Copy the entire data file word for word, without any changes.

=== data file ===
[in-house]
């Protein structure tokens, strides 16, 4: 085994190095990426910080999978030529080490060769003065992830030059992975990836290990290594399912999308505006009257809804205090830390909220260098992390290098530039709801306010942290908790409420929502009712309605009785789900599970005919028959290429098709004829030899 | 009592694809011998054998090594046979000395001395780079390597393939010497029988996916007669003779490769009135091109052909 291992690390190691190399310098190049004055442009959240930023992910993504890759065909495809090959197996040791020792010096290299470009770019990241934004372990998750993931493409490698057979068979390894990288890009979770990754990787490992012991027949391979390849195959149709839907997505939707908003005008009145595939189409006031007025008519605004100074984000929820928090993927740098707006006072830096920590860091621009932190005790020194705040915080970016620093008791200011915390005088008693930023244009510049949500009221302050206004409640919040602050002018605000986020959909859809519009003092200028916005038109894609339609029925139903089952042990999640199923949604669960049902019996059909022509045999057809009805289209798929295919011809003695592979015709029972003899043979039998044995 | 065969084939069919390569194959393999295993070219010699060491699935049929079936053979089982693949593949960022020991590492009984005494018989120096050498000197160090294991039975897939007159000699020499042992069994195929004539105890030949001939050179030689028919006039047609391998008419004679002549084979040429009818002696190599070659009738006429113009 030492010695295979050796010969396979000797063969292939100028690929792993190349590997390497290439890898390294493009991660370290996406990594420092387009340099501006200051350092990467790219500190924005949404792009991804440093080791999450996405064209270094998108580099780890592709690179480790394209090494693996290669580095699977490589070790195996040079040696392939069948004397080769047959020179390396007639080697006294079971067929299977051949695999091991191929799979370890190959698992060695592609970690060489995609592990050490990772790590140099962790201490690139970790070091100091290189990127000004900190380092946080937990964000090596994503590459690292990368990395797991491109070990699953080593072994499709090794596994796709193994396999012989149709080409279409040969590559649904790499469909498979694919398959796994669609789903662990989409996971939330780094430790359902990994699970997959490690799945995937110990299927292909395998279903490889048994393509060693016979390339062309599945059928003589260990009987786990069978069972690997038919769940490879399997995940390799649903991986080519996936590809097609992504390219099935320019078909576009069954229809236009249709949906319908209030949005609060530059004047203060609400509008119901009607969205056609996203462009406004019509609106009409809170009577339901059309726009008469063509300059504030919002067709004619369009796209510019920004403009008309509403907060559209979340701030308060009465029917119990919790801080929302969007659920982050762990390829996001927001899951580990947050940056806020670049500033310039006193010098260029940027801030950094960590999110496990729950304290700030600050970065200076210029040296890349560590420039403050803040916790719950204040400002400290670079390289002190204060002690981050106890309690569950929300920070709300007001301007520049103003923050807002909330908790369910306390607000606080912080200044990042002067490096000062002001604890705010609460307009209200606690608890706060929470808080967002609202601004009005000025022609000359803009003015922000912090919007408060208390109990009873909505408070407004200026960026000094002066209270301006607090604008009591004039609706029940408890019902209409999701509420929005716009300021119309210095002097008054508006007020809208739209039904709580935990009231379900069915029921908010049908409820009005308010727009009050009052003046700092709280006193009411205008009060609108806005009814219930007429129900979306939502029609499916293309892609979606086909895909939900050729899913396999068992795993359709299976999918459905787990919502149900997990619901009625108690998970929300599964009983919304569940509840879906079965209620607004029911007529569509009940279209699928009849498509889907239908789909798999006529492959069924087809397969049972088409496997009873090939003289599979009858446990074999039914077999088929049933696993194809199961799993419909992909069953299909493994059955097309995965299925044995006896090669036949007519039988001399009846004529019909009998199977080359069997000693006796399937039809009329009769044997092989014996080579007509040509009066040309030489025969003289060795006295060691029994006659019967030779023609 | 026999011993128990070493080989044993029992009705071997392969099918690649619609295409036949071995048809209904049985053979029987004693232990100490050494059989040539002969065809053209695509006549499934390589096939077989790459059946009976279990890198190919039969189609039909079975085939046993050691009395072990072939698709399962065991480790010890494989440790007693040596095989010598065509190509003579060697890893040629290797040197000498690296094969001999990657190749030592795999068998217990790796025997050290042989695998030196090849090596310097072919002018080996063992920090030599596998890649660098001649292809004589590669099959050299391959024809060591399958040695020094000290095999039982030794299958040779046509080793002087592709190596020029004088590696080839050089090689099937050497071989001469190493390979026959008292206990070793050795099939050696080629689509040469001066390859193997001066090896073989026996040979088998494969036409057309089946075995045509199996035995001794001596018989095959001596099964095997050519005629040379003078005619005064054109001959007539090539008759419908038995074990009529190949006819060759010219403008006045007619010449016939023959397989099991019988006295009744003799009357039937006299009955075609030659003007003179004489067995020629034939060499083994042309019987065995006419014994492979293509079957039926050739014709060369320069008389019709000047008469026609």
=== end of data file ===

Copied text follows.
[in-house]
């Protein structure tokens, strides 16, 4: 085994190095990426910080999978030529080490060769003065992830030059992975990836290990290594399912999308505006009257809804205090830390909220260098992390290098530039709801306010942290908790409420929502009712309605009785789900599970005919028959290429098709004829030899 | 009592694809011998054998090594046979000395001395780079390597393939010497029988996916007669003779490769009135091109052909 291992690390190691190399310098190049004055442009959240930023992910993504890759065909495809090959197996040791020792010096290299470009770019990241934004372990998750993931493409490698057979068979390894990288890009979770990754990787490992012991027949391979390849195959149709839907997505939707908003005008009145595939189409006031007025008519605004100074984000929820928090993927740098707006006072830096920590860091621009932190005790020194705040915080970016620093008791200011915390005088008693930023244009510049949500009221302050206004409640919040602050002018605000986020959909859809519009003092200028916005038109894609339609029925139903089952042990999640199923949604669960049902019996059909022509045999057809009805289209798929295919011809003695592979015709029972003899043979039998044995 | 065969084939069919390569194959393999295993070219010699060491699935049929079936053979089982693949593949960022020991590492009984005494018989120096050498000197160090294991039975897939007159000699020499042992069994195929004539105890030949001939050179030689028919006039047609391998008419004679002549084979040429009818002696190599070659009738006429113009 030492010695295979050796010969396979000797063969292939100028690929792993190349590997390497290439890898390294493009991660370290996406990594420092387009340099501006200051350092990467790219500190924005949404792009991804440093080791999450996405064209270094998108580099780890592709690179480790394209090494693996290669580095699977490589070790195996040079040696392939069948004397080769047959020179390396007639080697006294079971067929299977051949695999091991191929799979370890190959698992060695592609970690060489995609592990050490990772790590140099962790201490690139970790070091100091290189990127000004900190380092946080937990964000090596994503590459690292990368990395797991491109070990699953080593072994499709090794596994796709193994396999012989149709080409279409040969590559649904790499469909498979694919398959796994669609789903662990989409996971939330780094430790359902990994699970997959490690799945995937110990299927292909395998279903490889048994393509060693016979390339062309599945059928003589260990009987786990069978069972690997038919769940490879399997995940390799649903991986080519996936590809097609992504390219099935320019078909576009069954229809236009249709949906319908209030949005609060530059004047203060609400509008119901009607969205056609996203462009406004019509609106009409809170009577339901059309726009008469063509300059504030919002067709004619369009796209510019920004403009008309509403907060559209979340701030308060009465029917119990919790801080929302969007659920982050762990390829996001927001899951580990947050940056806020670049500033310039006193010098260029940027801030950094960590999110496990729950304290700030600050970065200076210029040296890349560590420039403050803040916790719950204040400002400290670079390289002190204060002690981050106890309690569950929300920070709300007001301007520049103003923050807002909330908790369910306390607000606080912080200044990042002067490096000062002001604890705010609460307009209200606690608890706060929470808080967002609202601004009005000025022609000359803009003015922000912090919007408060208390109990009873909505408070407004200026960026000094002066209270301006607090604008009591004039609706029940408890019902209409999701509420929005716009300021119309210095002097008054508006007020809208739209039904709580935990009231379900069915029921908010049908409820009005308010727009009050009052003046700092709280006193009411205008009060609108806005009814219930007429129900979306939502029609499916293309892609979606086909895909939900050729899913396999068992795993359709299976999918459905787990919502149900997990619901009625108690998970929300599964009983919304569940509840879906079965209620607004029911007529569509009940279209699928009849498509889907239908789909798999006529492959069924087809397969049972088409496997009873090939003289599979009858446990074999039914077999088929049933696993194809199961799993419909992909069953299909493994059955097309995965299925044995006896090669036949007519039988001399009846004529019909009998199977080359069997000693006796399937039809009329009769044997092989014996080579007509040509009066040309030489025969003289060795006295060691029994006659019967030779023609 | 026999011993128990070493080989044993029992009705071997392969099918690649619609295409036949071995048809209904049985053979029987004693232990100490050494059989040539002969065809053209695509006549499934390589096939077989790459059946009976279990890198190919039969189609039909079975085939046993050691009395072990072939698709399962065991480790010890494989440790007693040596095989010598065509190509003579060697890893040629290797040197000498690296094969001999990657190749030592795999068998217990790796025997050290042989695998030196090849090596310097072919002018080996063992920090030599596998890649660098001649292809004589590669099959050299391959024809060591399958040695020094000290095999039982030794299958040779046509080793002087592709190596020029004088590696080839050089090689099937050497071989001469190493390979026959008292206990070793050795099939050696080629689509040469001066390859193997001066090896073989026996040979088998494969036409057309089946075995045509199996035995001794001596018989095959001596099964095997050519005629040379003078005619005064054109001959007539090539008759419908038995074990009529190949006819060759010219403008006045007619010449016939023959397989099991019988006295009744003799009357039937006299009955075609030659003007003179004489067995020629034939060499083994042309019987065995006419014994492979293509079957039926050739014709060369320069008389019709000047008469026609």